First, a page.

UIHistories Project: A History of the University of Illinois by Kalev Leetaru
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Repository: UIHistories Project: Board of Trustees Minutes - 1878 [PAGE 12]

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12 Dr. J. M. Gregory, Regent, I. 2. V.


SIR : The question of moving the green house to the grounds near the University building was brought before the board nf trustees at the June meeting, 1876. Action was then postponed with a view of asking of the state legislature the necessary means. According to the estimates then presented, it would require about $1,000 to place the house as it is upon the selected site. Its inconvenient location now, and its condition, (need of extensive repair), demand urgently its removal. But for the required use it can be vastly improved. A part needs to be higher than at present, some plants being already too large for the house and others rapidly becoming so, and a part should be lower for small plants and propagation. Besides being less expensive to heat the low roof is much better for these plants. The heating apparatus is also deficient, nor can it be remedied at small cost. Again, the botanical work urgently requires a well appointed laboratory. The two rooms now used in the main building'being connected by a doorway is a great improvement over those used before, but it is not possible to secure the requisite light and heat; besides the inconvenience of obtaining material from the green house when the latter is at a distance. For the study of many of the lower plants, such as the parasitic fungi, cultures must be resorted to, and these need uniform heat, Saturdays and Sundays as well as other days and daily observations. So large a part of botanical study, except the mere reading of books, is* by the aid of microscopes, that special adaptations for the latter is all but imperative. In Europe, botanical laboratories are as common as those for chemistry, and the best institutions in this country are making provisions for the practical work upon plants, as well as for the theoretical study of text-books. A sketch of the main floor of a building is herewith presented. This is designed for the south side of the west entrance of the new University grounds, the plant houses to be attached as shown. The building is 32 X 58 ft. facing north, the longway being east and west. The laboratory room has an abundance of northern light, which is by far preferable to any other for microscopical purposes. Tables are placed at each window, and a sink and hood (for boiling preparations with chemicals) are provided. Room will also be found for a case of books, apparatus etc. Opening from this room are three others as marked, a laboratory for the instructor, which is almost as essential as the other, if any advance is to be made, a class room or lecture room and a museum. In the latter, collections of all kinds of botanical specimens, plants, seeds, woods, fruits, textile fabrics and vegetable productions would find a place and aid in efficiency in the instruction. The growing plants being also at hand in the winter time, when most of the work is done, would contribute largely in the same direction. At the east end of the building is an entrance shall and a room, for the person in charge of the plant houses. The boiler, potting and storage rooms would be in a basement story. The same heating apparatus (hot water) would answer for the work rooms and the plant houses, being constantly in use for both purposes. A glass structure of good heignt and of such construction as chosen is represented as attached to the east, and the low house at the south. For the former a curvilinier roof in two parts might be used with good effect. For th« latter the ordinary 3 X 6 sash, of which we have on hand nearly enough, could be used. The cost of all this will entirely depend upon the style adopted. For plain building, but with best fitting as regards real service, $5,000 with the material on hand would probably be required. It seems to me the necessities and advantages of such a combined structure, can be so clearly shown that success in obtaining the money from the state would be at least probable. Respectfully submitted, T. J. BURRILL.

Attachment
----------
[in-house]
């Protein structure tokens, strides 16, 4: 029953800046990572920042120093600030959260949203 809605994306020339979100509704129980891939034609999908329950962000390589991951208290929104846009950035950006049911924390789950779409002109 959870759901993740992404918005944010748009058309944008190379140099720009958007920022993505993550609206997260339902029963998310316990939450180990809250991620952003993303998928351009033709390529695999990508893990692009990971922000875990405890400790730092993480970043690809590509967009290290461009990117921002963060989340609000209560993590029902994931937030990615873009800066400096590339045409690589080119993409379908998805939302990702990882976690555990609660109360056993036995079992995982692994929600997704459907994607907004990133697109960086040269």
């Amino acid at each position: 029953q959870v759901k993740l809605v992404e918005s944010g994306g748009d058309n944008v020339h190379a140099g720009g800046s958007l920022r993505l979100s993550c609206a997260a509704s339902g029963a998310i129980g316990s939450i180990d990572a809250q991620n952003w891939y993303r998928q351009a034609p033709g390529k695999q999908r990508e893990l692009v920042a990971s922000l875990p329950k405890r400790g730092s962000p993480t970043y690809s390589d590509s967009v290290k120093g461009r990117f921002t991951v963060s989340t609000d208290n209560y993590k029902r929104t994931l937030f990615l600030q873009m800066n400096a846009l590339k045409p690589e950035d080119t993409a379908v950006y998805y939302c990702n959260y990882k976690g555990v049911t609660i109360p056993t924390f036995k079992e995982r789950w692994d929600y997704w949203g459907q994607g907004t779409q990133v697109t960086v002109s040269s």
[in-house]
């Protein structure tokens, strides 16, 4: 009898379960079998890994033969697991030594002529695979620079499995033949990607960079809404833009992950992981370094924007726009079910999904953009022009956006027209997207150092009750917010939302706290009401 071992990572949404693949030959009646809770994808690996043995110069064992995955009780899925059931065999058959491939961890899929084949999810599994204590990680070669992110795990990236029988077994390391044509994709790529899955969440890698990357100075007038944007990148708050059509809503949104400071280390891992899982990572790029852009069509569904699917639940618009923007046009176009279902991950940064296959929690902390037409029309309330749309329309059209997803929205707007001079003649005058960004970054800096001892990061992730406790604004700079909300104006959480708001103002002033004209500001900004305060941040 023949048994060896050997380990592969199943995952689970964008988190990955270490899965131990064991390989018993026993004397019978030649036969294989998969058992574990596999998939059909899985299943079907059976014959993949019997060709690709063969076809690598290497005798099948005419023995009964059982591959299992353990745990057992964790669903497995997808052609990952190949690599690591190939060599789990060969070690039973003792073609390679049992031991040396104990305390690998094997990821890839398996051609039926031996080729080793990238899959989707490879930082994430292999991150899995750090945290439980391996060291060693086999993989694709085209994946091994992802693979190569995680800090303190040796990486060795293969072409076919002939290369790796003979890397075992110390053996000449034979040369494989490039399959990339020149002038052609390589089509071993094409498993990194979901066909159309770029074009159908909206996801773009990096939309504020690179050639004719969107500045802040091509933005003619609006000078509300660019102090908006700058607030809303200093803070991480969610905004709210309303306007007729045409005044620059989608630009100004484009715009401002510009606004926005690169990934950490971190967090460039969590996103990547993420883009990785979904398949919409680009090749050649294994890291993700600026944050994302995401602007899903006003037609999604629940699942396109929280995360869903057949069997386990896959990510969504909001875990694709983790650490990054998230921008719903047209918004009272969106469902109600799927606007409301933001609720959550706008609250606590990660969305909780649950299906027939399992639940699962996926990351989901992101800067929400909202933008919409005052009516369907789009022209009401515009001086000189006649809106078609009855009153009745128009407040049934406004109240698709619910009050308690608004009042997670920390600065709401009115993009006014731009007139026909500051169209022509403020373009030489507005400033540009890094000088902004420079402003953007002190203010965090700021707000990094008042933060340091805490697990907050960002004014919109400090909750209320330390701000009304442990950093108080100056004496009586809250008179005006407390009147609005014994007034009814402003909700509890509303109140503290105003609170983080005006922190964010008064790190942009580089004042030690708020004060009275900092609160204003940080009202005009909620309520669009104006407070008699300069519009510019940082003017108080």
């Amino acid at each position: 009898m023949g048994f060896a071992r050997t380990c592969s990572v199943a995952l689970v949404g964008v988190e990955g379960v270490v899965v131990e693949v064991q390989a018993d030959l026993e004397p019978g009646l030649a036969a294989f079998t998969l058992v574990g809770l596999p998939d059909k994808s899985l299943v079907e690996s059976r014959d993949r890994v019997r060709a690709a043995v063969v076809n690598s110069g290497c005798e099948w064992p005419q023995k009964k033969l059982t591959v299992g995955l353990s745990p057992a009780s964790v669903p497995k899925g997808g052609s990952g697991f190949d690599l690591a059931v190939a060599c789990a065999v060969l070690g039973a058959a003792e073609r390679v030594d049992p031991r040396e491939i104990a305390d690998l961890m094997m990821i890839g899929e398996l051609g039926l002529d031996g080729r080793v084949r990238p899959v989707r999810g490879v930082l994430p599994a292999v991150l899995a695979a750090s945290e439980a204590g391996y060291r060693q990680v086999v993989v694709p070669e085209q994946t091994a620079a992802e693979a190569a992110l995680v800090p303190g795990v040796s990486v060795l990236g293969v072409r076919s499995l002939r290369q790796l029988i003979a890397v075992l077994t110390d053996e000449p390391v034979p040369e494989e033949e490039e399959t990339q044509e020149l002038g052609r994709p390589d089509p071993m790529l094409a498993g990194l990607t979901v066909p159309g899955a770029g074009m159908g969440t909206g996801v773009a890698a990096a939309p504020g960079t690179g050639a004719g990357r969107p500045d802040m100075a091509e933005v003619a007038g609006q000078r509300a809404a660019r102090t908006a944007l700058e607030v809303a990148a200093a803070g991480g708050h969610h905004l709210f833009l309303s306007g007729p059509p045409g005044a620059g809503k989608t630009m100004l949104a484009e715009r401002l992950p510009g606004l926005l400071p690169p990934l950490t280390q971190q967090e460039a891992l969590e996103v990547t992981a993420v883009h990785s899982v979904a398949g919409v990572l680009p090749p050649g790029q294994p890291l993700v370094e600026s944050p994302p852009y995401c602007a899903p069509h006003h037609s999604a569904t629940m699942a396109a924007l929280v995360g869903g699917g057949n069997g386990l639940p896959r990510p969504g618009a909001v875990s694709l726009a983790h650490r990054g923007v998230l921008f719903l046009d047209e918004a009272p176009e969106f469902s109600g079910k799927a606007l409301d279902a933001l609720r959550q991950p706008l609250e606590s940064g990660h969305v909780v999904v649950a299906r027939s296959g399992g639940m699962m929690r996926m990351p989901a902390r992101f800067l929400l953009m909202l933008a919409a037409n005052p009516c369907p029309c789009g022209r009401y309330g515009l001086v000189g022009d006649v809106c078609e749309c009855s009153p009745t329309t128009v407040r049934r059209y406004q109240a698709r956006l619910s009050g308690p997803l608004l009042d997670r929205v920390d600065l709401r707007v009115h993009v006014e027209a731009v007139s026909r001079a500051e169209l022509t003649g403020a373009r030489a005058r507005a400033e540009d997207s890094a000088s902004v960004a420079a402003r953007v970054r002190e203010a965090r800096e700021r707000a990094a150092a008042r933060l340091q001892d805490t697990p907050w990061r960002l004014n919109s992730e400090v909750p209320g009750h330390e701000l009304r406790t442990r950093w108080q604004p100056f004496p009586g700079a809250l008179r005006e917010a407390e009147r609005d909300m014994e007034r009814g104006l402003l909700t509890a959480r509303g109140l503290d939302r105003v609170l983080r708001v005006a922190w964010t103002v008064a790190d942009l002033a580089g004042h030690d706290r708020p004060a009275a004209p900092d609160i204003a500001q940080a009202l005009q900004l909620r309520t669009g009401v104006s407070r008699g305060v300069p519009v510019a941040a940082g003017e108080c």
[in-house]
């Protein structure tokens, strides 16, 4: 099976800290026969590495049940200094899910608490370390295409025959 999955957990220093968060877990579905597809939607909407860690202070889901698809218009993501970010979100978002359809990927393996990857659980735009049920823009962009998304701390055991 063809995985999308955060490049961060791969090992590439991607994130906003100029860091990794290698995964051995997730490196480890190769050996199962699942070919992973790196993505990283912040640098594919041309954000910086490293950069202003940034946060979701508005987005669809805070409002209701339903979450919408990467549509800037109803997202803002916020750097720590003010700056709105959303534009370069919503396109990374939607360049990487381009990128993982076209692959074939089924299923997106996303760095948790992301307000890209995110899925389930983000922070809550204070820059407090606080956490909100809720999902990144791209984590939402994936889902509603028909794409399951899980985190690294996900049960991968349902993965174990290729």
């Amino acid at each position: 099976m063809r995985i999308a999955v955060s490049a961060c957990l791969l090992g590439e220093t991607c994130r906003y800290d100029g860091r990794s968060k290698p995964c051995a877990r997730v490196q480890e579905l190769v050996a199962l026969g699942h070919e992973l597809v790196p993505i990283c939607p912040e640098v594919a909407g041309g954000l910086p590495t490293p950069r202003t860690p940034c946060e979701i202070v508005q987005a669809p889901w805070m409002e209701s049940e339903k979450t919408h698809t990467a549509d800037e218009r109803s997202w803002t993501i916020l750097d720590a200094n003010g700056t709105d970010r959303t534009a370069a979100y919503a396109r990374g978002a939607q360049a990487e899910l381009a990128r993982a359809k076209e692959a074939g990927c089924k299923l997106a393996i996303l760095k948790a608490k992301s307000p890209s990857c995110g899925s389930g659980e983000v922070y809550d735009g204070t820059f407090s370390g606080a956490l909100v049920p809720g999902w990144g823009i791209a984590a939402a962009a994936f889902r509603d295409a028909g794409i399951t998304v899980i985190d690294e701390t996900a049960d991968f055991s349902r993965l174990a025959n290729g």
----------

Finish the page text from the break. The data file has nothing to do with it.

The board took a recess of two hours to visit the shops and inspect the drill of the University battalion, to meet again at the Doane House, Champaign, at 7:30 p.m.


The board assembled as by adjournment. The following resolutions were passed:

Resolved, That the board of trustees of the Illinois Industrial University, do hereby express to Senor Colonel Lopez Fabra, royal commissioner from Spain to the International Exhibition at Philadelphia, our thanks for the valuable donation of a copy of the i 'Monumentos Arquitectonicos de Espana," of interesting casts of Spanish and Moorish architectural ornaments and of agricultural specimens. Resolved, That we respectfully request Senor Fabra to accept for himself, and to communicate to his government, our profound expression of esteem and gratitude for their generous recognition of this University of our state.

The treasurer, Mr. J. W. Bunn, then read his report, which was received and ordered to be placed on file.